After the starving people were fed, Paderewski journeyed to Paris to thank Herbert Hoover for the relief sent him. “That’s all right, Mr. Paderewski,” was Mr. Hoover’s reply. “Besides, you don’t remember it, but you helped me once when I was a student at college and I was in a hole.” (True story, prior to Hoover serving as our 31st president from 1929-1933, from the website www.sermonillustrations.com).

Later in his life, the former college student from Stanford was able to repay the Polish Premier for his earlier generosity.

Three of our lessons for today center on the heart—attitude of generosity.

A. In Hosea 11:1-11, the prophet not only speaks for God, but he also lives out a metaphor of God’s love for His people. In chapter 1, which we read last week, God tells Hosea to marry a whore, a woman who will be repeatedly unfaithful to him. What a dreadful assignment! God used Hosea’s tragic marital life to demonstrate to the Northern Kingdom how He felt about their idolatry—or what God considers “spiritual adultery.”

Hosea’s wife, Gomer, humiliated him time and again by running around with other men. By Jewish law, Hosea was justified in stoning her to death. But God told him to break the law God Himself had created in order to make his life an object lesson for the people. So, Hosea remained faithful, as does our God, to a spouse who was a serial or repeated adulterer.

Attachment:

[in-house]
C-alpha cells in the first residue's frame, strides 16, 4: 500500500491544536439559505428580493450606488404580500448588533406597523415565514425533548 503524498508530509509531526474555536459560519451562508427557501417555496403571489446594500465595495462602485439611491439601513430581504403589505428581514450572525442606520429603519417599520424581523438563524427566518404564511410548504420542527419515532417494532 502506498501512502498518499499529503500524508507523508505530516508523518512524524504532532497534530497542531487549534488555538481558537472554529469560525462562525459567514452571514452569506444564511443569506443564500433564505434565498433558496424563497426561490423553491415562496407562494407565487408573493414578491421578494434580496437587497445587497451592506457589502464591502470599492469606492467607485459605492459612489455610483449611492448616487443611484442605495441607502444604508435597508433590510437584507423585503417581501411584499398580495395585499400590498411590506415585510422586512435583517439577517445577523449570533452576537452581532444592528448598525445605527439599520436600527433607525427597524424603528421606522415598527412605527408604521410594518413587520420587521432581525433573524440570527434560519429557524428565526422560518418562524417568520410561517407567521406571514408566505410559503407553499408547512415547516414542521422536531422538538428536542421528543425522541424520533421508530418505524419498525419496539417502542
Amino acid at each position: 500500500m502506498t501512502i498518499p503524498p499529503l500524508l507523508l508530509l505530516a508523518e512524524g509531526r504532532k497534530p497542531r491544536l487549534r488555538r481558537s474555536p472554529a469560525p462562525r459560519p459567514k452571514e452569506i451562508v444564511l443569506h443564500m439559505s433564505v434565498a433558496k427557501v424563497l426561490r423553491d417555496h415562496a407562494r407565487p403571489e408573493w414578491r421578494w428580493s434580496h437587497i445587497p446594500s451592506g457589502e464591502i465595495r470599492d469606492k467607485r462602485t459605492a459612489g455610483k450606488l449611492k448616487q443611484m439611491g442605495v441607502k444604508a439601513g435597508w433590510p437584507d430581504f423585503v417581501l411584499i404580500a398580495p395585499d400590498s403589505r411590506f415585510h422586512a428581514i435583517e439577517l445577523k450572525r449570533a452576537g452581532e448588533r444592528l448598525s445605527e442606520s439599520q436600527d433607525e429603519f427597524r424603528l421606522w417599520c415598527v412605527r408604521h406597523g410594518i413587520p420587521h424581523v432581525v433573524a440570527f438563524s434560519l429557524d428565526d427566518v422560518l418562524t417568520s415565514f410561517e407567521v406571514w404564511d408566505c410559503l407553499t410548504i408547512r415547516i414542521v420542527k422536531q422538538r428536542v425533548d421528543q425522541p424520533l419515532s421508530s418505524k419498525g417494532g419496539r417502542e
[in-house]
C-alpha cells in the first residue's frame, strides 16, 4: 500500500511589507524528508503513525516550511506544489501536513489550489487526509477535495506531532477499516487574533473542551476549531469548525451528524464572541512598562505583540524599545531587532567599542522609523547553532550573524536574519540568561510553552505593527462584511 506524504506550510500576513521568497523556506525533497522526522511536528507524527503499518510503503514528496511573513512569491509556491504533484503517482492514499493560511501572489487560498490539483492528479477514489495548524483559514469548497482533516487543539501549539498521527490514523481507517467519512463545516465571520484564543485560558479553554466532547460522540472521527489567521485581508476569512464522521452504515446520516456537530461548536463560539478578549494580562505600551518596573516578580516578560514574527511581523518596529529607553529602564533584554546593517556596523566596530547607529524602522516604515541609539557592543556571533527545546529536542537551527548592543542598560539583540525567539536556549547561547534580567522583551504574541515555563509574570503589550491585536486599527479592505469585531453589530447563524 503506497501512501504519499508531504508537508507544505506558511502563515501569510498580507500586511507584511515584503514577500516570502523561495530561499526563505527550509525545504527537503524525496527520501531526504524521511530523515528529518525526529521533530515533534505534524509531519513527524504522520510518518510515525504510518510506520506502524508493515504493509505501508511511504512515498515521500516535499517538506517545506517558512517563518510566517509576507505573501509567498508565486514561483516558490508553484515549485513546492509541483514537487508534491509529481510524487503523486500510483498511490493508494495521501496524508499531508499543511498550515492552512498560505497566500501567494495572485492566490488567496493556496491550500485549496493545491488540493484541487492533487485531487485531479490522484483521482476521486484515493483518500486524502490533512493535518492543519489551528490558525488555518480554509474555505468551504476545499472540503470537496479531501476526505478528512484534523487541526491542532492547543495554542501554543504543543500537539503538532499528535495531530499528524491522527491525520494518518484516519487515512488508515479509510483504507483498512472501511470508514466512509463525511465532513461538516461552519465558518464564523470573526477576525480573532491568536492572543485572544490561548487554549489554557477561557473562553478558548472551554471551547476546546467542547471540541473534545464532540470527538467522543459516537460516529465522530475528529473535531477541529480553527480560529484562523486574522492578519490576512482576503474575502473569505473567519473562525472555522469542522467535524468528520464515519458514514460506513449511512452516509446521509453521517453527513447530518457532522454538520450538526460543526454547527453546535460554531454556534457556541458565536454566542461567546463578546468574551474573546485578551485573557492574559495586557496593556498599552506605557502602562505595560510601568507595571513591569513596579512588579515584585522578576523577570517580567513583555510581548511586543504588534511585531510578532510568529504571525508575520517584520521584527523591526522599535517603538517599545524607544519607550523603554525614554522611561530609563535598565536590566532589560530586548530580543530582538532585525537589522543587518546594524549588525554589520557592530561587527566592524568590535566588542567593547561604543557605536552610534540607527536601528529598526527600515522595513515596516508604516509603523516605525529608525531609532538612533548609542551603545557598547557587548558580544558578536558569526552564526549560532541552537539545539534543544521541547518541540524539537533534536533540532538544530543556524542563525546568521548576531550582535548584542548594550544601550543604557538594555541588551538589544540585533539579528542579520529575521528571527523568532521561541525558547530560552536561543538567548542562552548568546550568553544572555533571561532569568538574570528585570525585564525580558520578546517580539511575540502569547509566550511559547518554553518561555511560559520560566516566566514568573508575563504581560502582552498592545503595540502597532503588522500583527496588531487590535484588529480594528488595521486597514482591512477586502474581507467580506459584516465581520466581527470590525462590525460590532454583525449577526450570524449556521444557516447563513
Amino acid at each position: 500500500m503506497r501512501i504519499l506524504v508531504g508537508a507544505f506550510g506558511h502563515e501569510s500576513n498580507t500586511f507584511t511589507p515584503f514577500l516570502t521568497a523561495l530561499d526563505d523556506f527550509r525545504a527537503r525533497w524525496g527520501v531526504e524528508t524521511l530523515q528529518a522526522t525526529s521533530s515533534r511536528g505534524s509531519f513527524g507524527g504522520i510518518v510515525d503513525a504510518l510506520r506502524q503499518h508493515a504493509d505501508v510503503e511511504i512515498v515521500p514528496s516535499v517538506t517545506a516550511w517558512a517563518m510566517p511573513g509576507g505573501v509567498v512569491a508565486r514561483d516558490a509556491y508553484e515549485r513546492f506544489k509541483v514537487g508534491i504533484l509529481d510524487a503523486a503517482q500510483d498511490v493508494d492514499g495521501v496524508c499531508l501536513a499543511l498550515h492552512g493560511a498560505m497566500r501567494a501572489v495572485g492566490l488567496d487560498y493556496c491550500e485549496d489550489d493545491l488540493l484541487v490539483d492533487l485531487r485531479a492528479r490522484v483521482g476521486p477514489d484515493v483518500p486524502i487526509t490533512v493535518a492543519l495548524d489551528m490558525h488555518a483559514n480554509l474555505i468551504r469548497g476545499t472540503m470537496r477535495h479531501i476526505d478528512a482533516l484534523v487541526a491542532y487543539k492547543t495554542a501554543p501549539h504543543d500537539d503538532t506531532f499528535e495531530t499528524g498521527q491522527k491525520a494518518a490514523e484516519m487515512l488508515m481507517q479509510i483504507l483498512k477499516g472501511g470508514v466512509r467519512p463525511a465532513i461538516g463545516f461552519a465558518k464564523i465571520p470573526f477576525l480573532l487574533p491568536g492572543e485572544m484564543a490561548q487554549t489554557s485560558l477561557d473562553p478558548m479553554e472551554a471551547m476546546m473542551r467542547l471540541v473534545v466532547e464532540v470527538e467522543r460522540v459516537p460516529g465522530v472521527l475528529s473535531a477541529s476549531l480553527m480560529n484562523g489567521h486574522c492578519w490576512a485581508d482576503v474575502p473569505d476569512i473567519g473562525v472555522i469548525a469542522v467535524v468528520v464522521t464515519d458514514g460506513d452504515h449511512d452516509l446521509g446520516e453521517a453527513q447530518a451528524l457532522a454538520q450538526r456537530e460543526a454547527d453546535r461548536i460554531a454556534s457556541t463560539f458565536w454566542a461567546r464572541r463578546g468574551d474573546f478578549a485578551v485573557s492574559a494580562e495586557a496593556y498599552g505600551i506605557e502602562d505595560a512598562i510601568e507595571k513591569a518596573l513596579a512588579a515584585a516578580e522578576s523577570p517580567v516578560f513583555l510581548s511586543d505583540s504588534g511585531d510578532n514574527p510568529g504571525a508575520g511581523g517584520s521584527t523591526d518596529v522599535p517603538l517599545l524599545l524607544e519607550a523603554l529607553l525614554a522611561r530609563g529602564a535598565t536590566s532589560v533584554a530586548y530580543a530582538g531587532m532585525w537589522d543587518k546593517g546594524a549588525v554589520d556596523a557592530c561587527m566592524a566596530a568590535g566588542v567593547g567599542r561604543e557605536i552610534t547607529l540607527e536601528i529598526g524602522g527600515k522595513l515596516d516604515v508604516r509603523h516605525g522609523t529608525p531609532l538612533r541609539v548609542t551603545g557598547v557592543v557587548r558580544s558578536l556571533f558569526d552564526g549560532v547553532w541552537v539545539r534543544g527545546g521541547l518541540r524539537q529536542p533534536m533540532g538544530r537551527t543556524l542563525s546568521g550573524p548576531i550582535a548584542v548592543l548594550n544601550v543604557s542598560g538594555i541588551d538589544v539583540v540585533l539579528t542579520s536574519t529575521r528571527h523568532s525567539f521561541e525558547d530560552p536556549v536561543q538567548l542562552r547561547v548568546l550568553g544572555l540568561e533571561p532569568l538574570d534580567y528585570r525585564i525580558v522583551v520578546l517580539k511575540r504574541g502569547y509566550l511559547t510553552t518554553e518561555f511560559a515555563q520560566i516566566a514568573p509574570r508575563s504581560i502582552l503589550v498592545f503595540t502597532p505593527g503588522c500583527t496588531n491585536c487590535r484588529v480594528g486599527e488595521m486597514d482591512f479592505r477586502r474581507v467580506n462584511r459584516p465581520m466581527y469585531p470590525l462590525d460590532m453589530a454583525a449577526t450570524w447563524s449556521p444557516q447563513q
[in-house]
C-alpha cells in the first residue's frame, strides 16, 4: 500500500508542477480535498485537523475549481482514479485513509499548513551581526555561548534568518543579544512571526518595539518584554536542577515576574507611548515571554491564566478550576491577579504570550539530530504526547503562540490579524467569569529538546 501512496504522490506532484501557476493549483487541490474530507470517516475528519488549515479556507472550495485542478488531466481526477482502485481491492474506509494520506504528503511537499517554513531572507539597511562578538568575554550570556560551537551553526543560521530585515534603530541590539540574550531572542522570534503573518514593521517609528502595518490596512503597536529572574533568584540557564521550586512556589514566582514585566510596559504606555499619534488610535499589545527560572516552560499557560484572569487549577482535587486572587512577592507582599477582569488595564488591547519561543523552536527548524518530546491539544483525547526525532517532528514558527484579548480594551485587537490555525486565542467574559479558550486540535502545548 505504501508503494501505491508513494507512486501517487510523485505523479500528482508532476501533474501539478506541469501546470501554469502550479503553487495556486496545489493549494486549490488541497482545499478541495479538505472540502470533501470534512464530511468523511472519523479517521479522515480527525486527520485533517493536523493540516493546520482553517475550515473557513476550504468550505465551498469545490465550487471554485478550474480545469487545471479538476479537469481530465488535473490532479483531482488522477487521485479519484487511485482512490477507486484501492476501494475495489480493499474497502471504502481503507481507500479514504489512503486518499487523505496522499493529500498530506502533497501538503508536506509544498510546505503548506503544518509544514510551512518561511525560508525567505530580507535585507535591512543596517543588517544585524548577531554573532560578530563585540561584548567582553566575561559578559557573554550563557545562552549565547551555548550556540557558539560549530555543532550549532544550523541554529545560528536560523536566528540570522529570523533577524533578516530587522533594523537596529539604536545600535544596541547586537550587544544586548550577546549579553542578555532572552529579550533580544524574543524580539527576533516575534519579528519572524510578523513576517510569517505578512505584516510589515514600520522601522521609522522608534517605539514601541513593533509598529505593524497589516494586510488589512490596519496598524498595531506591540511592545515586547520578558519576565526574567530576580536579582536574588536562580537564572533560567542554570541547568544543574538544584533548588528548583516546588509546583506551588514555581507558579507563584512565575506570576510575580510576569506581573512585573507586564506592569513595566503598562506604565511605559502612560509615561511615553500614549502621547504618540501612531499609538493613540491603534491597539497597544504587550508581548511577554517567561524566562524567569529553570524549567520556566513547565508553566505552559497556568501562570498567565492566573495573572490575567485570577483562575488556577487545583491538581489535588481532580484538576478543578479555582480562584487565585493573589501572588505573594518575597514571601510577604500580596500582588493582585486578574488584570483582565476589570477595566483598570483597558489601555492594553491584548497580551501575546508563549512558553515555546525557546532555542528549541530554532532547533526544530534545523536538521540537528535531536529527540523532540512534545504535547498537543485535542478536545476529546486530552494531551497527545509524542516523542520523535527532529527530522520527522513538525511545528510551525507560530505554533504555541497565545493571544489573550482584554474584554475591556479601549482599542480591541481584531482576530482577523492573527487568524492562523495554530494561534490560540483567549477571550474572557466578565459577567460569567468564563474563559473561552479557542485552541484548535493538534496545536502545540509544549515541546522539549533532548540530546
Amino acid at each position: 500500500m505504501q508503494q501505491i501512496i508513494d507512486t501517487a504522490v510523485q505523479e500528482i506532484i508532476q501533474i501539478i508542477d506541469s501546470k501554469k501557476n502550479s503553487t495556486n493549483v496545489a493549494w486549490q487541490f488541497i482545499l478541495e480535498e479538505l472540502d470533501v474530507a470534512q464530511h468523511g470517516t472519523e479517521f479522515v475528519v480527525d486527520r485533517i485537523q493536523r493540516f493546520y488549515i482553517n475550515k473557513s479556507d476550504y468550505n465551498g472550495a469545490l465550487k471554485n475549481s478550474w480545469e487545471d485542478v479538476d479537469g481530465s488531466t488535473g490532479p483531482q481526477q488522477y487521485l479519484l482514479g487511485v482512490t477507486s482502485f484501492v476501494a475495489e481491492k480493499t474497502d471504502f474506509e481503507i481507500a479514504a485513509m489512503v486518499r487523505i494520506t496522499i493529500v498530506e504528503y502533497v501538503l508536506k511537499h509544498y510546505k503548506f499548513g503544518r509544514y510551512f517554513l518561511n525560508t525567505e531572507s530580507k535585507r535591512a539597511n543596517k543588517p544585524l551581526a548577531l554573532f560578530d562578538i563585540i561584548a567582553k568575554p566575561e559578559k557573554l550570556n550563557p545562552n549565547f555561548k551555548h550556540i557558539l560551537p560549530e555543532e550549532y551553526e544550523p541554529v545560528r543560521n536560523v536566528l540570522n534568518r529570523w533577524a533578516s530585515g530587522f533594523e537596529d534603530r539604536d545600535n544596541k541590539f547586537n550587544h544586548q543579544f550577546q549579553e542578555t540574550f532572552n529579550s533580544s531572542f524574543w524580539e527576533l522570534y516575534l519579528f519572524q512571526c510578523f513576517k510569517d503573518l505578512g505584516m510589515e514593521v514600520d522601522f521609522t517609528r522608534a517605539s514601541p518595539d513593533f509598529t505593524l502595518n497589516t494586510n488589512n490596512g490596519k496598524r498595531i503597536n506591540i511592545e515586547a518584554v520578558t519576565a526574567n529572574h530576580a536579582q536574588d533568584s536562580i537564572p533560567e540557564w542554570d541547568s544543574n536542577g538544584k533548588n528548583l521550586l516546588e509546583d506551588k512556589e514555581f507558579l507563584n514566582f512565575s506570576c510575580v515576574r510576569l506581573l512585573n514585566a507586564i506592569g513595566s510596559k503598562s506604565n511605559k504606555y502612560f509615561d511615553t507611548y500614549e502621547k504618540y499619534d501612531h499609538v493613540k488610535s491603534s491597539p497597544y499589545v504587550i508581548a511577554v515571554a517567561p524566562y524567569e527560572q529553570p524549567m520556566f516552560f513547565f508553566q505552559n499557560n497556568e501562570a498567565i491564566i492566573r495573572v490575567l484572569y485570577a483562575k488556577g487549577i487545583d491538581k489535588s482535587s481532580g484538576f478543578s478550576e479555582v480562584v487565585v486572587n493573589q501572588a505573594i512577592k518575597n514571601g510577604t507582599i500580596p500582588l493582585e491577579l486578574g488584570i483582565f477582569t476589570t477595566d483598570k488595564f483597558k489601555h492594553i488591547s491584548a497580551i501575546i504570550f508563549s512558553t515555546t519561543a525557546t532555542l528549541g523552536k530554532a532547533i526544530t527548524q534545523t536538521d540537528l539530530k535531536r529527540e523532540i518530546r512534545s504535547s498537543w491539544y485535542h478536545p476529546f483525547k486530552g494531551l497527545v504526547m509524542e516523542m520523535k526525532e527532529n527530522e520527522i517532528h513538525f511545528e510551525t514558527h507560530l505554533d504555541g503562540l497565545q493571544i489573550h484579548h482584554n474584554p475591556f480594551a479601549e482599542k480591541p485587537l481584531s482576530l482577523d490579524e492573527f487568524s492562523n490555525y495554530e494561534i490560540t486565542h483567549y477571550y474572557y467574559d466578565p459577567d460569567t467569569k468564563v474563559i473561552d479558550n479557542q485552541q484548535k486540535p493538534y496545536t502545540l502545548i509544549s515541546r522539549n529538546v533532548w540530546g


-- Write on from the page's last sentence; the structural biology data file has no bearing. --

Gomer bore him 3 children, but he could not be sure they were his. God had him name his 2 boys and 1 girl names that reflected the Lord’s increasing disappointment with and distress over Israel:

1.) A son, Jezreel, whose name meant God scatters;

2.) A daughter, Lo-Ruhamah, whose name meant not loved; and

3.) A second son, Lo-Ammi, whose name meant not My people. God was saying to the people of the Northern Kingdom, I have faithfully loved you, but you have been consistently and blatantly unfaithful to Me. I am withdrawing from you. I will scatter you.

Now, 10 chapters later, God changes the metaphor from a marital relationship to a parent-child relationship. He poignantly recalls (vv.3-4) It was I who taught Ephraim [Israel] to walk, taking them by the arms; but they did not realize it was I who healed them. I led them with cords of human kindness, with ties of love; I lifted the yoke from their neck and bent down to feed them. God rescued them from slavery in Egypt. He freed them, loved them, healed them, led them, and fed them. And how did they respond to His continuous, long-suffering, fatherly love for them? They left Him to take up with pagan gods.